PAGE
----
IOS – Information Overload Syndrome.

I just had to share this video. 

 


Joyfully Praying for You…

How do you pray? Do you pray out of a sense of grudging duty? Do you pray out of a sense of need. Do you pray out of a sense of seriousness and sternness. Or do you perhaps pray, as the Apostle Paul told the Philippians he prays out of a attitude of joy?

How can we not joyfully pray, when we know, we are talking to the God who listens? How can we not joyfully pray, when we are talking to the lover of our souls. How can we not joyfully pray, when we know….

There have been times in my life, when I have not joyfully prayed. There have been times in my life when I have prayed out of a deep, bottomless, dark pressure chamber of joylessness and hopelessness. My prayers had not one micro ounce of joy – and instead were filled with desperation, a desperation stemming out of of tremendous heartache and pain.

There was a time when I was in this dark, bottomless pressure chamber of joylessness. I stood in the doorway of my room and beat my chest. I asked the Lord to restore my joy. I asked him to fill me with the joy of the Lord once again. I have only realized this morning, that yesterday was the 7th year celebration or commemoration of the day I collapsed on the farm – an event which was to begin the journey of darkness and the isolating sense of abandonment.

And this is the rub. Joylessness comes about when we feel God has abandoned us. When we feel he has forsaken us. Grief, pain and heart ache can be so personally intense – that no matter who is around us – we can feel utterly devastated and abandoned.  And Jesus knew this feeling of abandonment – during his own trial and tribulation on the cross – in the midst of his pain, heartache and grief – he cried out, “Why, Why, have you abandoned me?”

On the 16th of October 2007, I was in my bedroom reading one of the passages in Peter, which said, for now you go through various trials and tribulations for the refining of and proving the genuineness of your faith. At that time, it felt like the tangible presence of God filled my room and I was crying on my bed – having a deep sense that something was about to happen. The next day at work, as I lay on the ground, high fever and paralyzed on the right side – that passage of Scripture echoed in my mind.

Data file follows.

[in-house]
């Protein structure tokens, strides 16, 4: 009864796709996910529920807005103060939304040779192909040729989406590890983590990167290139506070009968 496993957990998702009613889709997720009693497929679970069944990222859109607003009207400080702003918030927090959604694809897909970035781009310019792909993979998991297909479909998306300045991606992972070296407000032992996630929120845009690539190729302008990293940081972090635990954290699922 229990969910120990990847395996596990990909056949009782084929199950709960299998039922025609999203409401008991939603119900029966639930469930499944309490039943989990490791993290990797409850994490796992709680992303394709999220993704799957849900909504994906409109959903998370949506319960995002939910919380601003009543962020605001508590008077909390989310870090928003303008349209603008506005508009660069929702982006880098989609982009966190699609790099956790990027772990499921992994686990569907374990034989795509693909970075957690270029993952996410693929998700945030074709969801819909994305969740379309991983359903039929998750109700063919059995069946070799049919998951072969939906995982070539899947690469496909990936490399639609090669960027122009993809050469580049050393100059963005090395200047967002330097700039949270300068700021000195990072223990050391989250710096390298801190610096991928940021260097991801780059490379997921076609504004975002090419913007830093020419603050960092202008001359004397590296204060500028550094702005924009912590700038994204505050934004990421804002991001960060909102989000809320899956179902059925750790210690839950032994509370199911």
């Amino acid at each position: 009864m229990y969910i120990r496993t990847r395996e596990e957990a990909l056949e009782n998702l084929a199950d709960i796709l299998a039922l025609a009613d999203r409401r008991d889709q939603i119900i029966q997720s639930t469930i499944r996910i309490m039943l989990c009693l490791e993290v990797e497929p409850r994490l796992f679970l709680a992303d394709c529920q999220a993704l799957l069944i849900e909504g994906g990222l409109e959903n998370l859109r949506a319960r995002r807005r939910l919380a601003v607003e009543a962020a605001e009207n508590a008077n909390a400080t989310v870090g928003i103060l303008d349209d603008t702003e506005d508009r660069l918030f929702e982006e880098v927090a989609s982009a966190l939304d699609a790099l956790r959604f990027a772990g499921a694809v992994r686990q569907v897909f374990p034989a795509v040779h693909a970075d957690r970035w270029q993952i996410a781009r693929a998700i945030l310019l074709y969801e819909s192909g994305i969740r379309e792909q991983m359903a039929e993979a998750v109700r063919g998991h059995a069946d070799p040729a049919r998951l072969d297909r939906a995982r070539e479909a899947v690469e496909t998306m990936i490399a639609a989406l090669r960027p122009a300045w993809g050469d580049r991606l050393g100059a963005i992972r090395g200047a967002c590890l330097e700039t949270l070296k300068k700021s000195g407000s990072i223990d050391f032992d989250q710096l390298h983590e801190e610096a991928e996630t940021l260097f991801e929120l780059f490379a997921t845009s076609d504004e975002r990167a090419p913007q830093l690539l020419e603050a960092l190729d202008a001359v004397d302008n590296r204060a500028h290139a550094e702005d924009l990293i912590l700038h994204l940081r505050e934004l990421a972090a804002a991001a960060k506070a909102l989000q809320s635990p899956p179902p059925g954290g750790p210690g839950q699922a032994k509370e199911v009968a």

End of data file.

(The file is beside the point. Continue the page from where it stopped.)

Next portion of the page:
What a stark difference of experience I had the other night on the 16th of October 2014. I was kneeling at the couch. Praying to my Lord and savior. And one of our dogs came up and gave me a sniff and a cuddle. It looked like he was praying as he came beside me, and put his paws on the couch. I told him to sit, and get down. Which he did – only for him to come and lay across the back of my legs as I continued trying to pray. And I lost it. I started to laugh. Laughter came out of the deep recesses of my inner being. Every fiber of my body started to laugh. And I ended up sitting on the floor, laughing, while holding my dog for a few short minutes.

In reflecting on my experiences I know without a doubt, that Jesus took onto himself the abandonment, grief, heartache and pain that I had suffered, and that his cries were the intercessory cries for myself and not just for myself, for all of humanity. And I can’t help but reflect – in the same way, that God was looking down on my dog and I the other night and was laughing with us.


One major difference between God and myself.

I receive a regular email from a minister who ministers in the city, where many of the residents suffer from mental illness.  In the email he shared how someone came up to him and shared the following joke.

“Hey” rev, he was asked. “Whats the difference between God and me?” “God never imagines he is me!” he continued with the answer.

At first I laughed about this joke. Thinking of the times I had placed myself above God through my own actions, thoughts and words. While it wasn’t deliberate, in a subconscious way I had elevated myself above God and imagined I was God. Then I started to reflect more on the answer. And I came to the conclusion that God has indeed imagined himself to be me. And he has imagined himself to be you. And our families. And our neighbors. And he imagined himself to be everyone in the world.